Employee stock options, which allow employees to buy shares of the company they work for at a discounted rate, are an excellent way for employees to reap some reward from their employer’s success. As such, they have remained popular as a part of many employee compensation packages for decades.
It’s critical that any employee who accepts stock options as part of their compensation also understand the different factors associated with exercising those options (or, essentially, purchasing them at the previously agreed-upon price, regardless of their current value).
There are plenty of considerations to keep in mind when exercising your options. However, getting the timing right is at the top of the list of priorities.
As the end of the year bears down on us, you may wonder if you should exercise your stock options before 2023. Taxes are often a major concern for employees with stock options, after all, and if you expect to make more money next year than you did in 2022, it may be wise to exercise your options before the ball drops.
In this post, we’ll review how employee stock options work and dive deeper into what you need to know before exercising your options at the end of the year.
An employee stock option is exactly what it sounds like: the option for an employee to purchase stock in their company. The biggest advantage, and the thing that makes stock options so attractive, is that it gives the employee the right (but not the obligation) to buy or sell the stock within an agreed-upon timeframe — at an agreed-upon price. That means that if you accept stock options, you can buy the stock at a specific price regardless of the stock’s actual share price within a set period.
There are two basic categories of employee stock options (ESOs):
The employer determines the type of option offered to an employee, and the main difference between these two categories is how the IRS treats them for tax purposes. The good news is that you are unlikely to incur any taxes when you receive the option in both cases.
To learn more about how employee stock options are taxed and reported and how to get the most out of yours, look at our previous article here.
Exercising your stock options can be fairly straightforward — or at least as clear as a sophisticated financial transaction can be! That said, depending on how you approach the transaction, it can also be pretty complex. And, as in any such transaction, it’s vital to ensure you approach it carefully and thoughtfully, with all the relevant information at your disposal.
The most common way to exercise stock options is to purchase the underlying shares at the exercise price and then sell them on the open market for the current market price (ideally, for a profit). When combining both of these steps into one, purchasing and selling your shares simultaneously without using any of your own cash to cover the transaction, the process is known as a cashless exercise.
Another type of exercise transaction you could initiate is an exercise-and-hold, in which you exchange cash for stock and then hold the stock to sell at a future time when it appreciates. This may be useful, especially if you are nearing the end of your vesting period and the company’s stock is expected to increase. Alternatively, you could initiate an exercise-and-sell-to-cover transaction, in which you sell just enough of your new shares to cover the cost of the purchase, as well as any related taxes and fees. You can then hold the remainder of your shares, again in anticipation of their value appreciating.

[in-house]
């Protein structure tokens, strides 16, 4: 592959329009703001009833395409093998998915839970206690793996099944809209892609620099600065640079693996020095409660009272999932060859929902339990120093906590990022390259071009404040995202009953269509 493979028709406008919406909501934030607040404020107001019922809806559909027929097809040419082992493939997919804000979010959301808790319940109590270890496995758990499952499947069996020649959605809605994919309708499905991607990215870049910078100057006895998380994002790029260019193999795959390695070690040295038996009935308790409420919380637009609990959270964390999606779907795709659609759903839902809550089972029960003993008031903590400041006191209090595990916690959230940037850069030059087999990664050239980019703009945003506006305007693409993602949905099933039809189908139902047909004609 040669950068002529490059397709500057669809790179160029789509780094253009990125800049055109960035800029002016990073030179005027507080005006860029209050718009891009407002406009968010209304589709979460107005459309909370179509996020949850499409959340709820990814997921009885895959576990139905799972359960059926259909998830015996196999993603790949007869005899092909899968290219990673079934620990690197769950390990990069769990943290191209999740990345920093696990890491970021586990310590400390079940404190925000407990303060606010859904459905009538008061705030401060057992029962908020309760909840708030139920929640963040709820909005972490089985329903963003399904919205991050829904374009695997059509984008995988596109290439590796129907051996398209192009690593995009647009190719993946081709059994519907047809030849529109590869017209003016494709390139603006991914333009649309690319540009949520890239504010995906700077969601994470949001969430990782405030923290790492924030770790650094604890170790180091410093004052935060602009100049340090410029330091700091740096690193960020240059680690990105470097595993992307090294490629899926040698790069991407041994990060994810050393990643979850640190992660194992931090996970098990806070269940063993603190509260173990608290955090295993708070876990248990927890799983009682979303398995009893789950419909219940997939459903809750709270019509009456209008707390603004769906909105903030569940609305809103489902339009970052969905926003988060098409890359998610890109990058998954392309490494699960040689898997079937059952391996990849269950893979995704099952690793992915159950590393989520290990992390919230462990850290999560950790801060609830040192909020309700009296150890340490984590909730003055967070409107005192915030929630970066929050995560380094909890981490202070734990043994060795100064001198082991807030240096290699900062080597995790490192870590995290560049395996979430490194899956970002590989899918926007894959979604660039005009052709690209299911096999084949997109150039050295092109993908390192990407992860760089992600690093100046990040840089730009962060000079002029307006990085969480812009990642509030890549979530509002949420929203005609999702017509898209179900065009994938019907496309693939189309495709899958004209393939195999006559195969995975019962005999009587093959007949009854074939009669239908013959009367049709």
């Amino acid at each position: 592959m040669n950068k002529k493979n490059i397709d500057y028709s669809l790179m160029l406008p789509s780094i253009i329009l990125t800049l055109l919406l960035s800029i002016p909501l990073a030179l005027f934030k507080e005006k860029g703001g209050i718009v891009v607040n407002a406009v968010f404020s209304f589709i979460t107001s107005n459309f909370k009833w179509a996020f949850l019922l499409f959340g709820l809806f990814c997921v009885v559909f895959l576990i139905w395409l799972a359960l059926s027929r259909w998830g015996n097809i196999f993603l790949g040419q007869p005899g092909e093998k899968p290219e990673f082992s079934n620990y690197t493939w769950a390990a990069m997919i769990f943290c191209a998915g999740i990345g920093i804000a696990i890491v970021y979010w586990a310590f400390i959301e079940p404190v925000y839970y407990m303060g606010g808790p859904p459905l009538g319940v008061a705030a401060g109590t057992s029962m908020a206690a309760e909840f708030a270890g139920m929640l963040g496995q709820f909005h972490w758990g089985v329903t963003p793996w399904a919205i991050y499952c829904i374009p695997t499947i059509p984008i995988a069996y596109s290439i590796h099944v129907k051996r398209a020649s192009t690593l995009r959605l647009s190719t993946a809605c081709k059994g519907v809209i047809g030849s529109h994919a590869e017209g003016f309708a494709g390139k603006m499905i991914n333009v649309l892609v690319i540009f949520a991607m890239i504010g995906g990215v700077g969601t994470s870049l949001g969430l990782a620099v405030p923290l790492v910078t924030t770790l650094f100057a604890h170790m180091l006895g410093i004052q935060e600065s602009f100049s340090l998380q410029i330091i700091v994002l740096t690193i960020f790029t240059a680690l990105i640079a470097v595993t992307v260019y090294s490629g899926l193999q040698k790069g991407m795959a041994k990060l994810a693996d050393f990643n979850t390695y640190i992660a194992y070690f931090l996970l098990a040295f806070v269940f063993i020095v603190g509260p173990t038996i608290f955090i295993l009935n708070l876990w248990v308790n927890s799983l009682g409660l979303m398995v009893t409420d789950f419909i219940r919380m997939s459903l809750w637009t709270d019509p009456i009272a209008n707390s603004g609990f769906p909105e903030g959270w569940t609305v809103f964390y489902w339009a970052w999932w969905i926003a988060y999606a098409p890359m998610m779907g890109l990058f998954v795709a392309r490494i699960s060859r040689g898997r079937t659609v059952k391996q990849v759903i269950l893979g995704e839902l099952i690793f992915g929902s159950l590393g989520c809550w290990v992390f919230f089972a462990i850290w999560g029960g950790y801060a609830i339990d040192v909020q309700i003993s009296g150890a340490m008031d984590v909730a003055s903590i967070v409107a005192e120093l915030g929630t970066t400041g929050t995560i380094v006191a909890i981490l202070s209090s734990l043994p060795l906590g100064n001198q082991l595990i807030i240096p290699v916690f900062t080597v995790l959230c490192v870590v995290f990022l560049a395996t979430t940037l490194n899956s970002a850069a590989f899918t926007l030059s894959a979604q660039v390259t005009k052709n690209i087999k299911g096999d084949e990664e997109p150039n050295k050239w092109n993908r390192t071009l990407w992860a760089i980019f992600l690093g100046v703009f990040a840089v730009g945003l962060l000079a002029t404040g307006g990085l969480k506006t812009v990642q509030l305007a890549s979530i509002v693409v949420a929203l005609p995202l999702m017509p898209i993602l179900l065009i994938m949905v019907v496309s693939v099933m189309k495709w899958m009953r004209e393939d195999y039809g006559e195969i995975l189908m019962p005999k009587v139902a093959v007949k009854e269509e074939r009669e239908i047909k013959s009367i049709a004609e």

Much of getting the most out of your employee stock options comes down to timing. On one hand, your vesting schedule won’t last forever, so you’ll need to act before your options expire. On the other hand, it may be advantageous to spread out the sale of your stocks over time, to cushion their value against market fluctuations.
So, what factors should you consider when deciding whether to exercise your options before 2022 becomes 2023?
First, it’s vital to evaluate current market conditions, the future outlook of the company, and your own financial situation. There may also be tax implications specific to your case that will make exercising now more beneficial than waiting until the new year.
For example, if your stock options are nearing expiration, exercising sooner rather than later may help ensure that you can benefit from potential future gains in the market price of your shares. Additionally, depending on your circumstances, exercising your options before the end of the year can help you manage your tax liability.
Remember, exercising your options is a taxable event. That means you must consider how doing so will impact your income tax bill. More importantly, it would help if you also made the decision in context with your broader financial goals and planning.
Furthermore, initiating an exercise-and-hold or an exercise-and-sell-to-cover and selling a portion of your shares while retaining another portion can spread the income from your exercise over multiple years, potentially reducing your tax burden in any given year.